Wednesday, October 31, 2012

Favorite Villains

We thought that, in honor of Halloween, discussing our favorite villains would be appropriate.

It's really hard for me to pick a favorite villain, because I so often find myself liking the villain more than I like the protagonist. I know why, though: Protagonists - especially in YA fiction - are supposed to be placeholders. You're supposed to be able to easily pull Harry Potter or Bella Swan or Eragon out of their books and drop yourself in and live the adventure through them. That's how those books work. This means that the authors have more leeway to create villains than they do with protagonists. Villains can have intricate backstory and strong personality traits and intense characteristics that the good guy isn't supposed to have, because it would make him less of an "everyman."

A lot of the villains I really like aren't true "villains" either. I like gray area. The best villains aren't pure evil, cackling maniacally and/or giving an overwrought speech about his evil deeds or plans while the "good guy" is hanging on for dear life. They make a bad decision that turns out worse than they expected, and they have to figure out how to deal with the consequences. Or they are former "bad guys" who are rehabilitated and have to contend with what that means for them. Or they are given a rare opportunity and do the less-than-noble thing, which most of us wouldn't want to admit to, but would probably do in the same situation.

With all that long-winded explanation, I can finally tell you... I really like Doctor Dee / Doctor Destiny / John Dee from Sandman: Preludes and Nocturnes. (Cue the groaning by everyone who knows that Neil Gaiman wrote that, and is sick of me talking about him and his work.)

Dee is pretty evil. You don't expect a nice person to say things like "I think I'll dismember the world and then I'll dance in the wreckage." (You also don't expect sane people to say things like that, and Dee was being held in Arkham Asylum, so you can take his dialogue with a grain of salt.)

I don't want to give anything away, because every panel (it's a graphic novel, remember) is a gem. But the best part of his story arc is when he holds hostages in a diner for 24 hours. It's great writing and great artistry and it's just wonderful in a terrible way.

He's a DC Comics villain, but I'm not familiar with anything he's done in any other comics, so I can't speak to those.


On the left: Doctor Destiny as you may know him from the Justice League. On the right: Dee as he appears in Sandman: Preludes and Nocturnes.

My favorite villain is from Disney (cue the collective groans) but it's from back in the day when Disney knew how to do it right.  I love Maleficent.  I think she's great and conniving and excellent.  She's the classic example of a woman scorned.  She really has no scruples.  Think about how long she held a grudge.  She waited sixteen years for her revenge.  I mean, that takes some patience.  All because she didn't get invited to a christening.

And she did some intricate planning, too.  Briar Rose had to prick her finger on a spindle, where she fell asleep and her prince had to hack his way through a thorn filled rose patch to get to her and wake her with a kiss.  That is, after he fought Maleficent who turned into a large and fearsome dragon.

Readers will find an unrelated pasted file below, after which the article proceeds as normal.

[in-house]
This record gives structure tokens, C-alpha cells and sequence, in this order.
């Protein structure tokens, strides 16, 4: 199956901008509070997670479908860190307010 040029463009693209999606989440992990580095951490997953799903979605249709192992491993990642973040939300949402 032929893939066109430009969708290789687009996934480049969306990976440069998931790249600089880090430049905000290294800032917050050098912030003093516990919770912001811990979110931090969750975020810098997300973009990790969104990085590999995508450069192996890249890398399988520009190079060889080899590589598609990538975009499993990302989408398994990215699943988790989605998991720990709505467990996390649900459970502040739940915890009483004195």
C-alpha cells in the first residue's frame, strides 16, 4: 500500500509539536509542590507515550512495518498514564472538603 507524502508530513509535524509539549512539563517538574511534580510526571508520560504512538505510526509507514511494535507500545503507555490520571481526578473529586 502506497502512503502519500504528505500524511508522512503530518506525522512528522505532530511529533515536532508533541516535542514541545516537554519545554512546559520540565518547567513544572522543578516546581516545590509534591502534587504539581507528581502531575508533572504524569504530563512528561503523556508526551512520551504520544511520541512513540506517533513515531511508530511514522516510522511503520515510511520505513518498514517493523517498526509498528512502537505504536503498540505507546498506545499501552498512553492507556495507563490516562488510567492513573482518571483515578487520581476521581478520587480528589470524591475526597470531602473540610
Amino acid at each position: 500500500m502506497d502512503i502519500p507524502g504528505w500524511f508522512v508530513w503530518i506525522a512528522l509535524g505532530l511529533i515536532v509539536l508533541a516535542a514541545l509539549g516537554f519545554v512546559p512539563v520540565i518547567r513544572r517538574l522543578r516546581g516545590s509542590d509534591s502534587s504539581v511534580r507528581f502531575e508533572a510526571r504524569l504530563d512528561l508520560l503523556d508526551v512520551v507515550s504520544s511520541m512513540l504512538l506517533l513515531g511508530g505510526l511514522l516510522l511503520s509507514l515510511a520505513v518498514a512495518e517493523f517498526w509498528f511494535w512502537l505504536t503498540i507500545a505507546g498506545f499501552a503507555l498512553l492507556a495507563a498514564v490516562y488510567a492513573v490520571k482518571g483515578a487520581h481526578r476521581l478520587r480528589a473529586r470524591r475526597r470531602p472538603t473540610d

Disney's Sleeping Beauty isn't the first place that Maleficent shows up.  We first see her as a wicked fairy godmother in Perrault's original Sleeping Beauty (which, if you get the chance, you should read.  It's very naughty and dirty and not at all fit for children.)  She then showed up again in Tchaikovsky's ballet Sleeping Beauty, but her name was Carabosse.  The story for all of these fairy tales is the same; Maleficent curses Briar Rose, the prince has to rescue her and Maleficent has to fight him.

Inevitably, she always loses, but she's one of the most powerful witches, one of the most alluring and one of the most vicious fairy tale characters.

Tuesday, October 30, 2012

All Hallow's Read

A librarian friend of mine posted this on Facebook recently. Since Halloween is tomorrow, I thought I needed to share this with you, our dear readers.

If you can't watch the video because you're at work, or your smartphone is too slow, or you just don't want to, I'll take a shot at explaining it (but I promise, the video does a better job).

All Hallow's Read is the Halloween tradition that was just waiting to happen. Here's how you participate: Give someone a scary book. Seriously, that's it. You can still do what you normally do for Halloween: give out candy, dress up, drink heavily, ignore the whole holiday entirely... whatever. But give a friend, family member, coworker, stranger, or someone else a scary book.

For more information and/or book recommendations, check out

(No, we aren't affiliated with them in any way. I just thought this was a neat idea and wanted to share it with you, our dear readers.)

Monday, October 29, 2012

eBook VS Real Book


It is the age old battle of digital vs. physical, eBook vs. real book, New age vs. Old age.  Today, Alex and I are going to be discussing benefits and drawbacks of both eReaders and physical books.  And while there will be hard core facts about both, this will mostly be our opinions.

First and foremost, you should know that Alex and I both own an eReader (Kindles for both of us.)  When we talk about eReaders, we're mostly going to be referring to those because that's the eReader we have experience with, but at the end of the day, there's not a huge difference between you're basic eReaders.  Storage wise, performance wise, visually, they all really do the same thing for you if you're looking for your basic, black and white, no nonsense eReader.  When choosing an eReader, my suggestion to you is to pick it from the company you trust/use the most.  If you use Amazon a lot, earn a lot of credit there, buy a Kindle.  They're great, great customer service and they back they're products up very well.